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He met her in a van, in the rain, on his way to the Girl Scout camp by Lake Chincoteague. An afternoon in mid-October. Gray rainy light leaked through the windows. Kenny sat in the last seat of the van, without a thought, without a plan. Wentworth slept on the seat beside him.
Rainwater snaked its way down the window glass: a little shoot or finger, top left to bottom right, dashing along and then stopping, trembling; then leaping forward, darting from drop to drop, safe harbors, running until they were too heavy to stop, off the window and down onto the road. Kenny gave them names, like racehorses. He felt a pleasant sadness when they died on the pavement.
The girls two seats in front of him were talking softly with their heads together. The others read or dozed, stared out the window. They were LRYers, Liberal Religious Youth, and Kenny didn't know any of them but Wentworth. They looked clean and white and rich to Kenny, untroubled. There was another vanload of them, ahead or behind. They were interchangeable. You could move them from one seat to another, one van to another. What did Kenny's father call it? Fungible, from selling corn to the Germans, maybe: no significant difference between one ear of corn and the next. His father worked in the Department of Agriculture when he was well enough. His father was an economist, which gave him a distant view of the world. He was an expert whistler: "Honeysuckle Rose," "Cherokee," "How High the Moon." Kenny caught himself thinking of his father in the past tense. There was some feeling, anger and shame all mixed together, and Kenny turned his face to the rain and the window so the others wouldn't see it. Not that any of them were looking.
Empty fields, turnrows of mud. The farmhouses stood alone in skirts of brown lawn, black skeletons of trees, swing-sets. Self-reliance, Kenny thought. Miles between us. The cool clean smell of the air, as opposed to the complicated human smell inside the van: coffee, deodorant, farts, gasoline.
Kenny's father wasn't doing well. Last seen asleep on the sofa in the living room of the apartment, three in the afternoon. Kenny shut the TV off, covered his father with a chenille bedspread, took the melted highball off the coffee table, out of harm's way. That was yesterday afternoon. Kenny had been living with Wentworth and his family for a week already. He went home to see if it was safe to return, found his father, covered him with the bedspread like a piece of furniture in one of those big mansions where they covered the furniture with sheets and then left. Why? Kenny only knew about this from TV, but he knew that feeling, leaving things behind. Too much like dying: pulling the sheet up and over the body...You morbid little fucker, Kenny thought. Cut it out.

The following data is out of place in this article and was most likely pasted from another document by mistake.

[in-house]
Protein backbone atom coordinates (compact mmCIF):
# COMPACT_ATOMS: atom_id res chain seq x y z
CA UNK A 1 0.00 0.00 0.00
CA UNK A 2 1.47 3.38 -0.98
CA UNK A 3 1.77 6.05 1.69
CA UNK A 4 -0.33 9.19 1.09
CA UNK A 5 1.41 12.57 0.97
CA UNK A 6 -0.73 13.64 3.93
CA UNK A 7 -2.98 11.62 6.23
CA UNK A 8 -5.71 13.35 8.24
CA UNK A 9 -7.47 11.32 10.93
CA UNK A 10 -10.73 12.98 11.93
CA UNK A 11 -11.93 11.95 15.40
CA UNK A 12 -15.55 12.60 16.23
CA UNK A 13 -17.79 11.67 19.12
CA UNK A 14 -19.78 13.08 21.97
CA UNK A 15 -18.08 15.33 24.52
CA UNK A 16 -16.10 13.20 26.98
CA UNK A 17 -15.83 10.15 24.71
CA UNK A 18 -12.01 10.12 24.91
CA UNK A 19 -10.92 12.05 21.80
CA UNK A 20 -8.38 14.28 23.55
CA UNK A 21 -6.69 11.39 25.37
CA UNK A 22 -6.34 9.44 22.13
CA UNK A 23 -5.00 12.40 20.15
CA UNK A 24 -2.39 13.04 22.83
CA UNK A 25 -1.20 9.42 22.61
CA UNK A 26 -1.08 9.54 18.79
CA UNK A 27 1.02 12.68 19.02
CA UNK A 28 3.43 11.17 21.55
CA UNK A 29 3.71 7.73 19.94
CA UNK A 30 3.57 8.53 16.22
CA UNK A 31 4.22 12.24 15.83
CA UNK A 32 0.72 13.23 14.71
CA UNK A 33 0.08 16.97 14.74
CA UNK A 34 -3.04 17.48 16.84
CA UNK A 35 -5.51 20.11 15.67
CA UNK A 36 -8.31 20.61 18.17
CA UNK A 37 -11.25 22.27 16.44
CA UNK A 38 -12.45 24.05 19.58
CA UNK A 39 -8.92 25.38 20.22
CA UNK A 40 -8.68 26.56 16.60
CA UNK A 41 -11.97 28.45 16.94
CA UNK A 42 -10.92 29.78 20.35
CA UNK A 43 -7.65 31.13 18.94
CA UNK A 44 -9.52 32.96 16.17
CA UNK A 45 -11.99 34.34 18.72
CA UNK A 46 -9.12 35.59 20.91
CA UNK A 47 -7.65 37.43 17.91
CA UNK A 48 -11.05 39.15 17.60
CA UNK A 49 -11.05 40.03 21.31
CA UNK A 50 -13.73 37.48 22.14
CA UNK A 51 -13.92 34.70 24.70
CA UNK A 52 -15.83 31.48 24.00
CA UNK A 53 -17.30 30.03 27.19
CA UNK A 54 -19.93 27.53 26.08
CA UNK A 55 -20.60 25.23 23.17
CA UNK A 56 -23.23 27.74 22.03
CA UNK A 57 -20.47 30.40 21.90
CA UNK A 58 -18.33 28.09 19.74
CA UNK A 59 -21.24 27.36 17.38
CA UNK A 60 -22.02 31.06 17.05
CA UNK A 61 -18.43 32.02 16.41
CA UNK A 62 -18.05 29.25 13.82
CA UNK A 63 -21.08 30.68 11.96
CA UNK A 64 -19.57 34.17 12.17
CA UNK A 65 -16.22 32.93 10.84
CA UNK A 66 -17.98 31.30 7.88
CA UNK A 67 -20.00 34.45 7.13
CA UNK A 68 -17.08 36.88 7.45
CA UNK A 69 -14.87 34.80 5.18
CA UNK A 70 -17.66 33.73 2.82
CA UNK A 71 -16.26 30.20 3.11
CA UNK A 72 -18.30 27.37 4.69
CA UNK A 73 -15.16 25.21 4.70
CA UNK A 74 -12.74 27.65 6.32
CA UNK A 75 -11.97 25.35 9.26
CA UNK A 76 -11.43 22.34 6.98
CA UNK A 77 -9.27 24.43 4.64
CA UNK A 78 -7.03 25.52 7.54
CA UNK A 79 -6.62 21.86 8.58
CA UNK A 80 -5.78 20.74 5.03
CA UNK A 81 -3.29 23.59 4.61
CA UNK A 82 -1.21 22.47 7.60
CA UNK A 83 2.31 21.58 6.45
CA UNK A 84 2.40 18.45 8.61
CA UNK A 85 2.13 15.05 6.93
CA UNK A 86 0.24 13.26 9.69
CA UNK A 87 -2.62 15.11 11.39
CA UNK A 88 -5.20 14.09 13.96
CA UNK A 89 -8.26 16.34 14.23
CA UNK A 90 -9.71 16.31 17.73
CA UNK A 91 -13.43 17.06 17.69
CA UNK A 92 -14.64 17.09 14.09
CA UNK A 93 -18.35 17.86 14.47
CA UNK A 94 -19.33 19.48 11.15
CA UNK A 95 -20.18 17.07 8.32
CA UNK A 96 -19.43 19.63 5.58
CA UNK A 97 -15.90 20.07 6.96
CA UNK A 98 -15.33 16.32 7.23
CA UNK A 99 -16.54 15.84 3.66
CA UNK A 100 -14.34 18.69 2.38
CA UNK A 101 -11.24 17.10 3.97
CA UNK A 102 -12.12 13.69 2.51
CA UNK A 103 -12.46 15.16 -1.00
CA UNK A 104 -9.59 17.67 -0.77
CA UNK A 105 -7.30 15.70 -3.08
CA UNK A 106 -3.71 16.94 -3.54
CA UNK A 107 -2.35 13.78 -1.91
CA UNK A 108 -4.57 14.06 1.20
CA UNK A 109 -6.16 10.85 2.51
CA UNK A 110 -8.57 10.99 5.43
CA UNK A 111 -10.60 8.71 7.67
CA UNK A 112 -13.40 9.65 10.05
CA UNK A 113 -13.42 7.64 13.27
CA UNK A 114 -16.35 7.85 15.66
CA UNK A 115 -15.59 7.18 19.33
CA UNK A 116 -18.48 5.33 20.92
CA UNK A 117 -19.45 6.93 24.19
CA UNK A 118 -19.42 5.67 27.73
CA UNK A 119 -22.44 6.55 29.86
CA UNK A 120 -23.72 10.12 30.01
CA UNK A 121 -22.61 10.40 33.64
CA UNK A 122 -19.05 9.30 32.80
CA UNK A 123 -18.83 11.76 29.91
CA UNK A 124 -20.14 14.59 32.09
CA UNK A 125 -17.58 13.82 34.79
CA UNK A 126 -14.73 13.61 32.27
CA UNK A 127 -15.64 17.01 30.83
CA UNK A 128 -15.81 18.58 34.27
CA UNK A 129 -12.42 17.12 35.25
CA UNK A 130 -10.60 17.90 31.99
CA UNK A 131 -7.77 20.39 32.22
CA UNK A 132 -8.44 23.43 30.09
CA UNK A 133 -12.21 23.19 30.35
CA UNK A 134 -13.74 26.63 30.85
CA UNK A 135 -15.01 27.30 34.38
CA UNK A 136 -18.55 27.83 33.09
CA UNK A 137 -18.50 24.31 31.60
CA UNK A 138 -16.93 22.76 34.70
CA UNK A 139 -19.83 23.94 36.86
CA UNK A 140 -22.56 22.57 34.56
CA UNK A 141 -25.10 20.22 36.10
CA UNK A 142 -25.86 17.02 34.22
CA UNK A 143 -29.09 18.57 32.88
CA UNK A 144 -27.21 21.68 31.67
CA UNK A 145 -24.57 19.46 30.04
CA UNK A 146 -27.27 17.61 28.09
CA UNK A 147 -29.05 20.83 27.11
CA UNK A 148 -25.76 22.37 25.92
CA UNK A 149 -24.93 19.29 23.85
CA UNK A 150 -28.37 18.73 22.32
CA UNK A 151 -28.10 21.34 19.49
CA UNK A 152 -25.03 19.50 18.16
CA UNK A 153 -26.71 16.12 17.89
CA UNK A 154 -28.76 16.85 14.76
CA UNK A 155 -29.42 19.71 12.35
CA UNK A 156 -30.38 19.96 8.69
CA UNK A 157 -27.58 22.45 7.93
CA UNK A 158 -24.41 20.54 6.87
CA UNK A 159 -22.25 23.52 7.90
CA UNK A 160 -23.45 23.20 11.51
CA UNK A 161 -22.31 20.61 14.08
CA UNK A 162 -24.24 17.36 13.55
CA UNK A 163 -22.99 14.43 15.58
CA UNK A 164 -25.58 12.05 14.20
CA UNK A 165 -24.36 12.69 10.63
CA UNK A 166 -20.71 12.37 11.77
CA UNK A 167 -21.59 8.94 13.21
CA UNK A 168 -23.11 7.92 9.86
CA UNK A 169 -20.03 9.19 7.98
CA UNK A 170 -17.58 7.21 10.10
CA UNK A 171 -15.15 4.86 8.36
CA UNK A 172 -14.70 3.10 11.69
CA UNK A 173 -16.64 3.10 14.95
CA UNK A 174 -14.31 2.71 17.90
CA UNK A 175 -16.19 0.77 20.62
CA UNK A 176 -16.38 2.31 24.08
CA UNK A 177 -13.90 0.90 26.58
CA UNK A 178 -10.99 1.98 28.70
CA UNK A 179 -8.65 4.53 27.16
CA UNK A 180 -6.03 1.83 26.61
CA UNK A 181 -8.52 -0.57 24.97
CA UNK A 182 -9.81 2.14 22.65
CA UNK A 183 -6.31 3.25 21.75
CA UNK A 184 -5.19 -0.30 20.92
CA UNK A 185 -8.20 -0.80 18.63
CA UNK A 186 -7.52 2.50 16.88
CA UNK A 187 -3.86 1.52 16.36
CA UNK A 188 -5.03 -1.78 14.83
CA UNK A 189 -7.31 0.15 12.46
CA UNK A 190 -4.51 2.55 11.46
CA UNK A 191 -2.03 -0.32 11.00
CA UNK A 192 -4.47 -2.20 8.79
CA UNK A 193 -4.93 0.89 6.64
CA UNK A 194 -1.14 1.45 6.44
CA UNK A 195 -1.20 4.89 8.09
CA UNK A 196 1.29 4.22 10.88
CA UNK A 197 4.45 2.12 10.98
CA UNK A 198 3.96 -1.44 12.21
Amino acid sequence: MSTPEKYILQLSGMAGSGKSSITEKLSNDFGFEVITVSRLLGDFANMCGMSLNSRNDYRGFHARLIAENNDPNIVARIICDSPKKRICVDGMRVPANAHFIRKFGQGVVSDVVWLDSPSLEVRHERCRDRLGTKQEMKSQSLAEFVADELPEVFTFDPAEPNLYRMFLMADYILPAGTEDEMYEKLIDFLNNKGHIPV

It was the rain's fault, he decided, that and the black houses standing off from each other. He was a little stoned, suggestible. He turned his eyes away from the lonesome countryside. What would Kerouac say? But Kerouac would never find himself in a van full of Liberal Religious Youth. Kenny couldn't remember what religion, evenUnitarian? Your parents would let you go because it said Religious in the title, and you got to go on overnight trips with girls, etc., and nobody cared if you got stoned or not. That was the advance publicity, anyway. Kenny had always looked down on the LRY people, even Wentworth a little. Now here he was, not quite through his own choice. There was no way that Wentworth's parents wanted Kenny around if Wentworth himself was out of the house. Wentworth was the last of five children. Kenny could picture the parents, crossing off the days on the calendar until Wentworth left for college. They were perfectly nice and kindly people, though. Kenny overheard Wentworth's mom dickering with the LRY leader, trying to make a place for him. "Well, it's both his parents," she was saying. "No...No, the mother's not in the picture at this point."
Wentworth's mom sold real estate, a fast, efficient talker, all business. "If it's just the insurance," she said; then a pause. "No, no, I understand... Look, I could sign a release. I mean, if you just needed one."
Kenny had waited like he was being sentenced, sitting in her kitchen. Mrs. Wentworth was waiting for the other end of the line. Staring blankly into midair, she suddenly noticed Kenny. What was she seeing? A naked orphan. A vulture chick concealed among her own. A voice buzzed through the telephone line and she brightened all at once. "Terrific," she said into the handset. "I do appreciate it. Thank you so much for your help." She hung up the phone and looked at Kenny, brightly. "You're all set," she said.
Motherless children, Kenny thought. Her kindness had a public, professional face. Nevertheless she kept him, made a place for him at dinner. His own mother was trying her hand at Supported Living, for the second time. They gave her an apartment, sent somebody around to make sure she took her medications.
Nine of them in the gray light, ghostly, including the counselor who was driving and the counselorette riding shotgun, who kept playing the same tape by the Police. Blond collegiate androids. Kenny thought of shaking Wentworth awake, just to get out of his own head. The rain, the light, the black wet dirt. Death by water (drowning), by fire (burning), by air (falling), and by earth: disease, decomposition, rot. Oh yeah, Kenny thought, I sound like a Slayer song, Black Sabbath. I Am Iron Man. Still the memory of his own hands pulling the bedspread over his father, gently, trying not to wake him...Chenille, another mystery. Those little lines and deedlee balls of fuzz didn't make it warmer, they must be for looks. Which meant that somebody liked it: his mother, who had bought it or kept it. For the second time in five minutes Kenny found himself confronted with his mother, the lady of Baltimore, stranded for life. He gave up, surrendered to the gray light and the sadness. Sometimes it was easier just to let it go, let events wash over him and drop the struggle. Something pleasant in the gray light. Kenny could do nothing about his mother. God grant me the something to change what I can, the something to accept what I can't change, the wisdom to know the difference. Serenity, Kenny thought.